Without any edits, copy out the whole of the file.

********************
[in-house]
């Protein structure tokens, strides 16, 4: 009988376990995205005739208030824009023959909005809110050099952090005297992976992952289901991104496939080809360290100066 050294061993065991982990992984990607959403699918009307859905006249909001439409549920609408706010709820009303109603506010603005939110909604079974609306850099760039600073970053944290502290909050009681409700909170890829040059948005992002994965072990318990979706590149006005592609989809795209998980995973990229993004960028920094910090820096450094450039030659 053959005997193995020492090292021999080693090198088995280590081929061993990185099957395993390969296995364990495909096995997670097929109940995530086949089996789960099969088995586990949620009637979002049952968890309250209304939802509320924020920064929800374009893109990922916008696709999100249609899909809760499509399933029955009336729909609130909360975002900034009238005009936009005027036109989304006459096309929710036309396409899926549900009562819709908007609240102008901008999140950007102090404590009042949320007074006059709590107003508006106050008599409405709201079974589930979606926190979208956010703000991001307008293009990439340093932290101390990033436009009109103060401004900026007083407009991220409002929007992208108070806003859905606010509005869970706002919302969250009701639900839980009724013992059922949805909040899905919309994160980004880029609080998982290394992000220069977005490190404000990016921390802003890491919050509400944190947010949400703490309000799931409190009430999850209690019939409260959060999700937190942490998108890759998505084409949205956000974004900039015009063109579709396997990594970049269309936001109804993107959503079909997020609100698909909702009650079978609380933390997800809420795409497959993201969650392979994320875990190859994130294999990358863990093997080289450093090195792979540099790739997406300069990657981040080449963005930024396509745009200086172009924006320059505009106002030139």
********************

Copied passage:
[in-house]
């Protein structure tokens, strides 16, 4: 009988376990995205005739208030824009023959909005809110050099952090005297992976992952289901991104496939080809360290100066 050294061993065991982990992984990607959403699918009307859905006249909001439409549920609408706010709820009303109603506010603005939110909604079974609306850099760039600073970053944290502290909050009681409700909170890829040059948005992002994965072990318990979706590149006005592609989809795209998980995973990229993004960028920094910090820096450094450039030659 053959005997193995020492090292021999080693090198088995280590081929061993990185099957395993390969296995364990495909096995997670097929109940995530086949089996789960099969088995586990949620009637979002049952968890309250209304939802509320924020920064929800374009893109990922916008696709999100249609899909809760499509399933029955009336729909609130909360975002900034009238005009936009005027036109989304006459096309929710036309396409899926549900009562819709908007609240102008901008999140950007102090404590009042949320007074006059709590107003508006106050008599409405709201079974589930979606926190979208956010703000991001307008293009990439340093932290101390990033436009009109103060401004900026007083407009991220409002929007992208108070806003859905606010509005869970706002919302969250009701639900839980009724013992059922949805909040899905919309994160980004880029609080998982290394992000220069977005490190404000990016921390802003890491919050509400944190947010949400703490309000799931409190009430999850209690019939409260959060999700937190942490998108890759998505084409949205956000974004900039015009063109579709396997990594970049269309936001109804993107959503079909997020609100698909909702009650079978609380933390997800809420795409497959993201969650392979994320875990190859994130294999990358863990093997080289450093090195792979540099790739997406300069990657981040080449963005930024396509745009200086172009924006320059505009106002030139």